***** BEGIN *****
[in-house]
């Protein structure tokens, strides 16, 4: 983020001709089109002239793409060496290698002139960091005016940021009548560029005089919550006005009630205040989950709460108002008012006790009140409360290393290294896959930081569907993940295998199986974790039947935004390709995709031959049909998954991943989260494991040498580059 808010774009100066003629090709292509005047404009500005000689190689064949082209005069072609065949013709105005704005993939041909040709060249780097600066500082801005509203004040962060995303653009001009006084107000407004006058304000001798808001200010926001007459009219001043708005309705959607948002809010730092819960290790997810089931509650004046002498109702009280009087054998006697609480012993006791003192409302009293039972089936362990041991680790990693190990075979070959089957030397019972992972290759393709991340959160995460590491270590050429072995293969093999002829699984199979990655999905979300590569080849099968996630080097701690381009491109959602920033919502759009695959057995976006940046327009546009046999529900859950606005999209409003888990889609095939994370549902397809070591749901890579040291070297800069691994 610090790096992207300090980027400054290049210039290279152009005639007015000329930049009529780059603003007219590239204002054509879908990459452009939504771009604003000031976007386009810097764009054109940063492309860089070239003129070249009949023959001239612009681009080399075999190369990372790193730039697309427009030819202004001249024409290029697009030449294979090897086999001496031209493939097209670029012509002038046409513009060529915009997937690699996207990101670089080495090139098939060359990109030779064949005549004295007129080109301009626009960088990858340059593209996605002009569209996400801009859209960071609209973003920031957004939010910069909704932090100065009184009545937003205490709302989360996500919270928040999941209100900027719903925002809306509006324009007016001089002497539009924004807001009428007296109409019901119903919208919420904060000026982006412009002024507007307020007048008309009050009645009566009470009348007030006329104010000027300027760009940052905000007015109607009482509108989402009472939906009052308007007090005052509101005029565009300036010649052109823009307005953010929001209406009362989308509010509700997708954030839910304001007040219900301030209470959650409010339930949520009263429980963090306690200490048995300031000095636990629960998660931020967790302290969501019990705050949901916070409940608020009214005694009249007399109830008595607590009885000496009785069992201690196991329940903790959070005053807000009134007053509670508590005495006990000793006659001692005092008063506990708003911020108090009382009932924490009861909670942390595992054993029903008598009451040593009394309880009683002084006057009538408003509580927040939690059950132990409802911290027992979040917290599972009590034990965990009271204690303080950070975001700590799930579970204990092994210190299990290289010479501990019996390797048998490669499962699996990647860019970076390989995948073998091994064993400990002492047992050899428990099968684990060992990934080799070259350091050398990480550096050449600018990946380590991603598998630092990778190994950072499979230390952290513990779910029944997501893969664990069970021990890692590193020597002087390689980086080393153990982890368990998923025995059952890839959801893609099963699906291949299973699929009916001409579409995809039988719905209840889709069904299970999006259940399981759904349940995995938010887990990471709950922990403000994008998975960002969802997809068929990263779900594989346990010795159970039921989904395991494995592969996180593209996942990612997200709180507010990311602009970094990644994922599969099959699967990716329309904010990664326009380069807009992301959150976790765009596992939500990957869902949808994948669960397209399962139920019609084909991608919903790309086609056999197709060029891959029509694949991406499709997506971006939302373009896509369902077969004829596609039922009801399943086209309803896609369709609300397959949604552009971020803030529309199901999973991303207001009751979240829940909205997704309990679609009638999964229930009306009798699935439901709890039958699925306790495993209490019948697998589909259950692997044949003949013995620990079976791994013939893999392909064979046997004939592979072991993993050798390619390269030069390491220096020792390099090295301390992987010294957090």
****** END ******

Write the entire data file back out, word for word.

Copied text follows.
[in-house]
């Protein structure tokens, strides 16, 4: 983020001709089109002239793409060496290698002139960091005016940021009548560029005089919550006005009630205040989950709460108002008012006790009140409360290393290294896959930081569907993940295998199986974790039947935004390709995709031959049909998954991943989260494991040498580059 808010774009100066003629090709292509005047404009500005000689190689064949082209005069072609065949013709105005704005993939041909040709060249780097600066500082801005509203004040962060995303653009001009006084107000407004006058304000001798808001200010926001007459009219001043708005309705959607948002809010730092819960290790997810089931509650004046002498109702009280009087054998006697609480012993006791003192409302009293039972089936362990041991680790990693190990075979070959089957030397019972992972290759393709991340959160995460590491270590050429072995293969093999002829699984199979990655999905979300590569080849099968996630080097701690381009491109959602920033919502759009695959057995976006940046327009546009046999529900859950606005999209409003888990889609095939994370549902397809070591749901890579040291070297800069691994 610090790096992207300090980027400054290049210039290279152009005639007015000329930049009529780059603003007219590239204002054509879908990459452009939504771009604003000031976007386009810097764009054109940063492309860089070239003129070249009949023959001239612009681009080399075999190369990372790193730039697309427009030819202004001249024409290029697009030449294979090897086999001496031209493939097209670029012509002038046409513009060529915009997937690699996207990101670089080495090139098939060359990109030779064949005549004295007129080109301009626009960088990858340059593209996605002009569209996400801009859209960071609209973003920031957004939010910069909704932090100065009184009545937003205490709302989360996500919270928040999941209100900027719903925002809306509006324009007016001089002497539009924004807001009428007296109409019901119903919208919420904060000026982006412009002024507007307020007048008309009050009645009566009470009348007030006329104010000027300027760009940052905000007015109607009482509108989402009472939906009052308007007090005052509101005029565009300036010649052109823009307005953010929001209406009362989308509010509700997708954030839910304001007040219900301030209470959650409010339930949520009263429980963090306690200490048995300031000095636990629960998660931020967790302290969501019990705050949901916070409940608020009214005694009249007399109830008595607590009885000496009785069992201690196991329940903790959070005053807000009134007053509670508590005495006990000793006659001692005092008063506990708003911020108090009382009932924490009861909670942390595992054993029903008598009451040593009394309880009683002084006057009538408003509580927040939690059950132990409802911290027992979040917290599972009590034990965990009271204690303080950070975001700590799930579970204990092994210190299990290289010479501990019996390797048998490669499962699996990647860019970076390989995948073998091994064993400990002492047992050899428990099968684990060992990934080799070259350091050398990480550096050449600018990946380590991603598998630092990778190994950072499979230390952290513990779910029944997501893969664990069970021990890692590193020597002087390689980086080393153990982890368990998923025995059952890839959801893609099963699906291949299973699929009916001409579409995809039988719905209840889709069904299970999006259940399981759904349940995995938010887990990471709950922990403000994008998975960002969802997809068929990263779900594989346990010795159970039921989904395991494995592969996180593209996942990612997200709180507010990311602009970094990644994922599969099959699967990716329309904010990664326009380069807009992301959150976790765009596992939500990957869902949808994948669960397209399962139920019609084909991608919903790309086609056999197709060029891959029509694949991406499709997506971006939302373009896509369902077969004829596609039922009801399943086209309803896609369709609300397959949604552009971020803030529309199901999973991303207001009751979240829940909205997704309990679609009638999964229930009306009798699935439901709890039958699925306790495993209490019948697998589909259950692997044949003949013995620990079976791994013939893999392909064979046997004939592979072991993993050798390619390269030069390491220096020792390099090295301390992987010294957090």